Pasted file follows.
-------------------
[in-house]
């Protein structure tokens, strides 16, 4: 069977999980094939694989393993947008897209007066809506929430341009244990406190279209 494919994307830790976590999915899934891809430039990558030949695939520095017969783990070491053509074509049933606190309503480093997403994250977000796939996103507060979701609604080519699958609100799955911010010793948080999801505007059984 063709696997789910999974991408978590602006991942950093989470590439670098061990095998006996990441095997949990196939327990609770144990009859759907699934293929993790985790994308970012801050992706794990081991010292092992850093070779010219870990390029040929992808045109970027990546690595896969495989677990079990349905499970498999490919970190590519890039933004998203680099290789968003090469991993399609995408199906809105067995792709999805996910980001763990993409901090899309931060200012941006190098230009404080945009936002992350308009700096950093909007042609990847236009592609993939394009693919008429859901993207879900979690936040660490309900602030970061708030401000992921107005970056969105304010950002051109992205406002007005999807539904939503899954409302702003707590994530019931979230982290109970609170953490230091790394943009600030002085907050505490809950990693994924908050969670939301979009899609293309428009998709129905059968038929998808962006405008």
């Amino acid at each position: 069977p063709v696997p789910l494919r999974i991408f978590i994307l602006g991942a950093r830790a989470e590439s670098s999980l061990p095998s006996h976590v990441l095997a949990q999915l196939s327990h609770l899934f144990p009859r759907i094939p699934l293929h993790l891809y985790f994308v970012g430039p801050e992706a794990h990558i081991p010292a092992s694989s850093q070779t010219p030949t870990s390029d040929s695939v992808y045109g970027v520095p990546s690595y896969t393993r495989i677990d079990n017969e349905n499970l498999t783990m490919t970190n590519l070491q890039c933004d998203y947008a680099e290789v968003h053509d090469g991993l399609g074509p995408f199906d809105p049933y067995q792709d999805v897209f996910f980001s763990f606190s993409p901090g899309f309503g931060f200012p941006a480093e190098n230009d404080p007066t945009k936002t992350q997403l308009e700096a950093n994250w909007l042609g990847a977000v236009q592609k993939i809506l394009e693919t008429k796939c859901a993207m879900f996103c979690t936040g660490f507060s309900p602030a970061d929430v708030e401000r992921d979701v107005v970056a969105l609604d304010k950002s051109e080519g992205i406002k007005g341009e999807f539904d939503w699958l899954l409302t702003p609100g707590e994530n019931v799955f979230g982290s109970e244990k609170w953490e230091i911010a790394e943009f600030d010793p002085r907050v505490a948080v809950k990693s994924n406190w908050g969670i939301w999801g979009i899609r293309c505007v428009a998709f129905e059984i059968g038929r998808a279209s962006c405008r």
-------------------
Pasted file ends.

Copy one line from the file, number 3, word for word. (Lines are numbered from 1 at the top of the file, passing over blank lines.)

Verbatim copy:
């Amino acid at each position: 069977p063709v696997p789910l494919r999974i991408f978590i994307l602006g991942a950093r830790a989470e590439s670098s999980l061990p095998s006996h976590v990441l095997a949990q999915l196939s327990h609770l899934f144990p009859r759907i094939p699934l293929h993790l891809y985790f994308v970012g430039p801050e992706a794990h990558i081991p010292a092992s694989s850093q070779t010219p030949t870990s390029d040929s695939v992808y045109g970027v520095p990546s690595y896969t393993r495989i677990d079990n017969e349905n499970l498999t783990m490919t970190n590519l070491q890039c933004d998203y947008a680099e290789v968003h053509d090469g991993l399609g074509p995408f199906d809105p049933y067995q792709d999805v897209f996910f980001s763990f606190s993409p901090g899309f309503g931060f200012p941006a480093e190098n230009d404080p007066t945009k936002t992350q997403l308009e700096a950093n994250w909007l042609g990847a977000v236009q592609k993939i809506l394009e693919t008429k796939c859901a993207m879900f996103c979690t936040g660490f507060s309900p602030a970061d929430v708030e401000r992921d979701v107005v970056a969105l609604d304010k950002s051109e080519g992205i406002k007005g341009e999807f539904d939503w699958l899954l409302t702003p609100g707590e994530n019931v799955f979230g982290s109970e244990k609170w953490e230091i911010a790394e943009f600030d010793p002085r907050v505490a948080v809950k990693s994924n406190w908050g969670i939301w999801g979009i899609r293309c505007v428009a998709f129905e059984i059968g038929r998808a279209s962006c405008r």